Editors’ pick

A biomechanical finite-element model to generate a library of cervix CTVs - PDF Version

Chris Beekman, Suzanne van Beek, Jikke Stam, Jan-Jakob Sonke, Peter Remeijer
Medical Physics, Volume 47, Issue 9. https://doi.org/10.1002/mp.14349

What was your motivation for initiating this study?

Various organs in the pelvic region such as the bladder, the cervix-uterus and the rectum are subject to substantial daily anatomy changes. This poses a challenge for accurate external beam radiotherapy of these sites. Without daily adaptation, large planning target volume (PTV) margins would be required in order to obtain adequate coverage, and these large PTVs would cause considerable toxicities. Therefore, the library of plans (LoP) strategy, which is based on a series of clinical target volumes (CTVs), has been devised. For cervical cancer, the patient is scanned twice: once with a full bladder and again on an empty bladder. The series of CTVs is currently generated by the scaling of a deformation vector field that maps the anatomy of the bladder from full to empty. However, this method often results in physiologically implausible intermediate shapes.

Therefore, in this study a new method to construct a library of cervix CTVs was proposed. Variations in the shape and position of the cervix CTV are primarily caused by variation in bladder filling, while variations in rectal filling also play a role. In this study we approximated these inter-organ dependencies by application of a biomechanical model. Our final goal was to use this model to generate a series of anatomically plausible cervix CTVs, which could be used for the LoP strategy.

What were the main challenges during the work?

The main challenge of this work was the translation of the patient’s anatomy to a robust biomechanical model that accurately reproduced observed cervix CTV deformations. In particular, the magnitude of the deformation posed challenges. For example, to obtain realistic deformations, we had to allow for sliding interfaces between the modelled organs. This introduced nonlinearities to the model, which could impede convergence.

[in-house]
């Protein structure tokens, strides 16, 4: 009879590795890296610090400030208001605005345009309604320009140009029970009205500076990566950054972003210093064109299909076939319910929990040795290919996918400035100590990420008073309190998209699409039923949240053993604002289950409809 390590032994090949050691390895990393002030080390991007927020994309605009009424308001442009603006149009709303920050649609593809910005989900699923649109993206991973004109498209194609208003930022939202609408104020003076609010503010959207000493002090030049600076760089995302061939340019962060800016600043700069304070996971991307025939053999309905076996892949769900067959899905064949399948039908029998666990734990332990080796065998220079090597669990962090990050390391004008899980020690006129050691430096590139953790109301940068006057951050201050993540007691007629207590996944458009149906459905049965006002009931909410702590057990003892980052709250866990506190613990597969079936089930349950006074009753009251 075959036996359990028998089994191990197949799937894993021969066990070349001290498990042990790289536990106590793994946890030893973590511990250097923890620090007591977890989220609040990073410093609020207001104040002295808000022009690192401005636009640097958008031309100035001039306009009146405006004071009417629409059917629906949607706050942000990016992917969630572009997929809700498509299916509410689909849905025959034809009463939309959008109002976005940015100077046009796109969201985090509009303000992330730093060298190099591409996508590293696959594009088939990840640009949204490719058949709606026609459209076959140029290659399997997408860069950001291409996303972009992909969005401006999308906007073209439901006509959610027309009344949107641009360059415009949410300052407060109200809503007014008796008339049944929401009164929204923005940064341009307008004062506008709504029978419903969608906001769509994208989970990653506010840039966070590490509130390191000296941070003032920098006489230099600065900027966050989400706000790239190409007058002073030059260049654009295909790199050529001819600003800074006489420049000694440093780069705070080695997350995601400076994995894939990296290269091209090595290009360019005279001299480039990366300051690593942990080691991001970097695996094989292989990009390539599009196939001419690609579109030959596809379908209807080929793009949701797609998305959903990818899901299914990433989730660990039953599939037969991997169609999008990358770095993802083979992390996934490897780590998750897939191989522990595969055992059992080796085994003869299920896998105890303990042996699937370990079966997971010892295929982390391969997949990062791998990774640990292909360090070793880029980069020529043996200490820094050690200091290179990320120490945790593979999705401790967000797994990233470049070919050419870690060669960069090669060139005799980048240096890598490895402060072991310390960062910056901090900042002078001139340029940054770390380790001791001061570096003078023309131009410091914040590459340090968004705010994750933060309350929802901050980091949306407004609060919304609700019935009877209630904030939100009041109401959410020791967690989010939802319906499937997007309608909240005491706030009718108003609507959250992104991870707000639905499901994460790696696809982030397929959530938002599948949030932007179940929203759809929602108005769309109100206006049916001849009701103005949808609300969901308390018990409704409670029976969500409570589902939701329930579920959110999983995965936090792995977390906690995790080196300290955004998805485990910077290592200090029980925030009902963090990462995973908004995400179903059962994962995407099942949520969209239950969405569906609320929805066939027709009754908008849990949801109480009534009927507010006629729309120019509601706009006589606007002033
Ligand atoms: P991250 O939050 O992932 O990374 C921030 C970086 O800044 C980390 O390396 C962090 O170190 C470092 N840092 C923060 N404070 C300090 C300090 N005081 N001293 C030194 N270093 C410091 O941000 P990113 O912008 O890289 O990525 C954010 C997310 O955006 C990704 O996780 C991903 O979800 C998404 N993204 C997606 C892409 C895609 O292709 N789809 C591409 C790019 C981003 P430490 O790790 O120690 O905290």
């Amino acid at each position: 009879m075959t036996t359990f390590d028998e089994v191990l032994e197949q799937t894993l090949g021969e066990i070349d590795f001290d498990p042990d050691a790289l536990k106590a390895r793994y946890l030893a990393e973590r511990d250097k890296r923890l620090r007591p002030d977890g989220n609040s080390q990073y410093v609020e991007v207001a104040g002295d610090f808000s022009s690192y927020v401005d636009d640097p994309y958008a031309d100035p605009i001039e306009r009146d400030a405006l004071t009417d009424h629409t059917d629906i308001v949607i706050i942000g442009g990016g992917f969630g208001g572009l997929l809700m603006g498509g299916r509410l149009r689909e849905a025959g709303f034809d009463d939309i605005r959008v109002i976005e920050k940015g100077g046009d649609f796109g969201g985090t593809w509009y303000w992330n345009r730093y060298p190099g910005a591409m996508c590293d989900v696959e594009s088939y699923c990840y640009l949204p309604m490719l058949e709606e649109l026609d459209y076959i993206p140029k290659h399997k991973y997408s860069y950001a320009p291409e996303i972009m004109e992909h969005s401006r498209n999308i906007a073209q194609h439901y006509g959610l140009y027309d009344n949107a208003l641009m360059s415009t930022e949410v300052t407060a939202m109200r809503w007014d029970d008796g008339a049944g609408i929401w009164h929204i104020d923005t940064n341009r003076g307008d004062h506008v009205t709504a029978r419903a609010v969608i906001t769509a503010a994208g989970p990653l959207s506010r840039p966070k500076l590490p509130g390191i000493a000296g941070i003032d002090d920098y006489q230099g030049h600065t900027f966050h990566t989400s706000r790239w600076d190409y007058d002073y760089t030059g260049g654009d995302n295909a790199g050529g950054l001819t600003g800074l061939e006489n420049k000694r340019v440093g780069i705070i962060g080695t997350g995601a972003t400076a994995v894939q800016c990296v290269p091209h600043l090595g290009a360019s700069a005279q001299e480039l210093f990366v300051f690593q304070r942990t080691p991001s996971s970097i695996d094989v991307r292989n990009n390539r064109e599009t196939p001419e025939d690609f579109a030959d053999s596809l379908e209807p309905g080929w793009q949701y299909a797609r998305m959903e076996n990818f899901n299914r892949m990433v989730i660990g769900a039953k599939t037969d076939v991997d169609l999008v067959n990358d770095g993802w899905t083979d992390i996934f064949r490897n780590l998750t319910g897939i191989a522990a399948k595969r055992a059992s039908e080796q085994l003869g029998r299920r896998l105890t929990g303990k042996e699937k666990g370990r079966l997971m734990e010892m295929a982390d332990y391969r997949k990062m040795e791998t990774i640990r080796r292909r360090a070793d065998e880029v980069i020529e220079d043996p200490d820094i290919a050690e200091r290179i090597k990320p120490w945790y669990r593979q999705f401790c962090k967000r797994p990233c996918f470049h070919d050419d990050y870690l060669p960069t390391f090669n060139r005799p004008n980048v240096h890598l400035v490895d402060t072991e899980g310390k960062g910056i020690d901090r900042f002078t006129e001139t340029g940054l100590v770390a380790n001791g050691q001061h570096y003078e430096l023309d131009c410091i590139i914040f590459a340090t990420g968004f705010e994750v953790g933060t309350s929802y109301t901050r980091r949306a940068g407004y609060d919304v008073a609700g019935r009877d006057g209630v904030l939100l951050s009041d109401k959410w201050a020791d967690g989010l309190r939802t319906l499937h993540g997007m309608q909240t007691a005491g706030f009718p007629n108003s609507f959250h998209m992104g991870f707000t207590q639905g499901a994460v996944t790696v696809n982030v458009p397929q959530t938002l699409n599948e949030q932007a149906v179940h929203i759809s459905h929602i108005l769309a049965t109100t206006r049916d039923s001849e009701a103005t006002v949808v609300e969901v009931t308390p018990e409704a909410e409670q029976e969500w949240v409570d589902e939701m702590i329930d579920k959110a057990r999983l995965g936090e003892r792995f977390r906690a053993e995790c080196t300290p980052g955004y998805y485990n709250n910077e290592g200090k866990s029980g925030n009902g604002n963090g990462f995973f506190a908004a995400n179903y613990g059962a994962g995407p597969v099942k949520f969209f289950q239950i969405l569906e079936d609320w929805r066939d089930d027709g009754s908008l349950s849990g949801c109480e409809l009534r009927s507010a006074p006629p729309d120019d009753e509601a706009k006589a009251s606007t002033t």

What is the most important finding of your study?

We created a biomechanical model that can be used to generate anatomically plausible intermediate shapes that form between empty and full bladder anatomy for a LoP strategy in cervical cancer radiotherapy. The validity of the model was tested on an independent dataset that consisted of a series of MRI scans that covered empty to full bladder anatomy. With respect to the current method, the proposed biomechanical method reduced residual errors by up to 3mm on average. For individual cases, regional residual error reduction could be as large as 8mm.

What are the implications of this research?

A reduction in residual errors means improved coverage of the observed CTV by the library CTV. This potentially allows for PTV margin reduction while adequate target coverage is maintained. Since the CTV volume is quite large in cervical cancer, even a relatively small margin reduction could translate into quite a large volume reduction and thus potentially reduce toxicity of the treatment. Furthermore, the biomechanical model tracks volumetric deformations, and this feature could be used to calculate dose accumulation in a LoP setting.


Chris Beekman
Department of Radiation Oncology
The Netherlands Cancer Institute
Amsterdam, The Netherlands.